Projecting Oil Sands Production: Methods
Oil sands production is projected by applying utilization rates to the capacities of existing oil sands projects and the timelines of new projects and expansion phases expected to be built in the future. Projections do not consider changes to production as a result of weather, equipment failure, or other potential interruptions. Raw bitumen production and synthetic crude oil production are projected for each case.
The main differences between the cases are oil prices, carbon taxes, and technology assumptions. Varying oil prices affect industry revenues, and the reinvestment of a portion of the revenue as capital expenditures. Varying carbon taxes affect the net revenue available. The higher the carbon taxes, the higher the cost of production and the lower the net revenue. Technological advancements affect both bitumen production, as well as the steam to oil ratio (SOR). These variations do not affect all oil sands projects uniformly. For instance, the better a project’s SOR, the less impact rising carbon taxes have. This results in an emissions credit for some projects in some years. More details about how emissions are calculated are provided in Section A4.4.
Mining and in situ production are estimated using the same method. Projects are assessed based on their announced capacities and start dates and then risked in terms of start time. Production from all projects of each type (i.e. mining, in situ) is then aggregated. Production from projects that are currently operating is held relatively constant for the majority of the projection. In some cases, depending on the age of the facility, production is decreased towards the end of the projection period. Increases in production for any given project are largely the result of new phases coming online and, to a lesser extent, process improvements in the early years of that project or phase. These methods significantly differ from conventional oil projections, which are well-based and use decline-curve analysis.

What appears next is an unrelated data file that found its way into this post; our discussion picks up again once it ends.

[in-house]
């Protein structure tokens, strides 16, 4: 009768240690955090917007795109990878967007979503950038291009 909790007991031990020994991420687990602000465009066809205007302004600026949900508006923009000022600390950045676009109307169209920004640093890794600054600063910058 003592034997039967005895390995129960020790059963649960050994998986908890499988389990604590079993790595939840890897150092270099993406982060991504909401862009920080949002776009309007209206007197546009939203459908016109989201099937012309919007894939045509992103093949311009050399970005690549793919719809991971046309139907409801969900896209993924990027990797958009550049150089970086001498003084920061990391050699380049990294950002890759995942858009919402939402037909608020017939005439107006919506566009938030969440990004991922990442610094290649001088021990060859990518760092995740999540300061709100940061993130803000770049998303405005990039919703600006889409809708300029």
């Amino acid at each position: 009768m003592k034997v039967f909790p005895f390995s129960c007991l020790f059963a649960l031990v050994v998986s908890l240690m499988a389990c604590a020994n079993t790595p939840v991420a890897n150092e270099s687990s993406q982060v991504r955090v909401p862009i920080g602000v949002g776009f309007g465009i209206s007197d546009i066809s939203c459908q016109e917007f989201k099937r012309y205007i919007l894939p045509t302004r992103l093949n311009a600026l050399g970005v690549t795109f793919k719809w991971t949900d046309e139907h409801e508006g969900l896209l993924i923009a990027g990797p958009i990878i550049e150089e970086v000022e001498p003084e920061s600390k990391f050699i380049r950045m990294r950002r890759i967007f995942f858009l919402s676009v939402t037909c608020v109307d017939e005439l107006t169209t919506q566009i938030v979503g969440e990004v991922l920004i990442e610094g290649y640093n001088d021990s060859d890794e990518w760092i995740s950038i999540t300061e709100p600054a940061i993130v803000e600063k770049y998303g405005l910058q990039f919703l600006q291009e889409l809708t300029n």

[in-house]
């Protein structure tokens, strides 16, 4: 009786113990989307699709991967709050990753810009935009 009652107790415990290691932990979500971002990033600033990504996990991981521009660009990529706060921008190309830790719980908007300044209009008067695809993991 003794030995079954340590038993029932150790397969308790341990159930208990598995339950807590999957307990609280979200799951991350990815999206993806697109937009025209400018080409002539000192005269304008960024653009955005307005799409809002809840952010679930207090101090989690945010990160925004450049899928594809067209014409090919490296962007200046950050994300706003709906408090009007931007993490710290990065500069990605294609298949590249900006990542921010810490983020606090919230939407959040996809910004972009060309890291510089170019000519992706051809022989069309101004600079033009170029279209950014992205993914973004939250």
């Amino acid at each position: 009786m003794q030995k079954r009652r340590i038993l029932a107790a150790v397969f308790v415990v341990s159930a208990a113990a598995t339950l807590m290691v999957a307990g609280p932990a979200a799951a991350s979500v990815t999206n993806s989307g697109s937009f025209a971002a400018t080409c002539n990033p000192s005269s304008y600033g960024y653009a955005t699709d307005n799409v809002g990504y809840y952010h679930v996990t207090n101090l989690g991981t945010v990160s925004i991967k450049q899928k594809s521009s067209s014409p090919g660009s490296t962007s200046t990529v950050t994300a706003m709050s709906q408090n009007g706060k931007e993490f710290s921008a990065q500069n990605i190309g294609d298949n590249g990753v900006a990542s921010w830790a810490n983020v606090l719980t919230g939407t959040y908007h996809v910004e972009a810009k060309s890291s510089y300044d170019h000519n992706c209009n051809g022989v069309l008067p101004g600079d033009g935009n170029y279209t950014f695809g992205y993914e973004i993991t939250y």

Details on oil sands producing areas are in Appendix A1.1. How production is determined is discussed in Appendix A1.2. Projection results can be found in Appendix B [EXCEL 709 KB].
A.1 Oil Sands Production Categories
For this analysis, oil sands production is categorized by type of production, type of recovery, geography, and recovery method. Figure A.1 shows the breakdown.
Figure A.1 – Oil Sands Production Categories
This figure shows a flow chart depicting the breakdown of components that are analyzed to reach a projection of raw bitumen production. The same process is used for each of the cases. Raw bitumen production is projected for each type of production facility (Experimental, EOR, SAGD, CSS, Mining) within each of the three oil sands regions (Athabasca, Cold Lake, Peace River) where applicable. The results of this work is then aggregated to form the projection for total raw bitumen production. Synthetic crude oil is also forecast and is a combination of mining and in situ production that is upgraded within Alberta.
A.1.1 Oil Sands Areas
Oil sands production occurs in three areas in Alberta: Athabasca, Cold Lake, and Peace River. Athabasca has the majority of activity and production, including SAGD, CSS, and EOR in situ projects. Athabasca also has mining projects, upgrading, off gas refinery projects, and primary projects. Cold Lake has SAGD and CSS in situ projects, as well as primary projects. Peace River has SAGD, CSS, and EOR in situ projects and primary projects.
Figure A1.1 – Oil Sands Areas Map
This figure contains a map showing the aerial extent of each of the three oil sands areas, Athabasca, Cold Lake and Peace River.
A.1.2 Type of Production – Raw Bitumen and Synthetic Crude Oil
Both raw bitumen production and synthetic crude oil production are projected as part of the analysis. The majority of mined bitumen is upgraded within Alberta with some notable exceptions. In addition, production from two in situ facilities, Suncor’s Firebag and MacKay River projects, is partially upgraded to synthetic crude oil. The remaining volumes of in situ production, as well as production from Imperial’s Kearl Mine Suncor’s Fort Hills Mine, are marketed as diluted bitumen.
A.1.3 Type of Recovery – In Situ, Mining, Primary, EOR
Bitumen is produced in one of four ways. Roughly 90% is either mined or extracted using in situ methods. Remaining production comes from Primary and Enhanced Oil Recovery (EOR). Primary bitumen production is slightly less viscous than in situ bitumen and can flow to the surface without applying heat or solvents. However, these projects are of a smaller scale than in situ developments. EOR uses reservoir flooding similar to the technology used for conventional oil. These too are smaller scale than either mining or in situ projects. Combined, there were over 150 Primary and EOR projects operating within Alberta in 2017.
A.1.4 In Situ Recovery Method – SAGD, CSS, EOR
There are three types of in situ recovery technologies included in this report: SAGD, CSS, and EOR.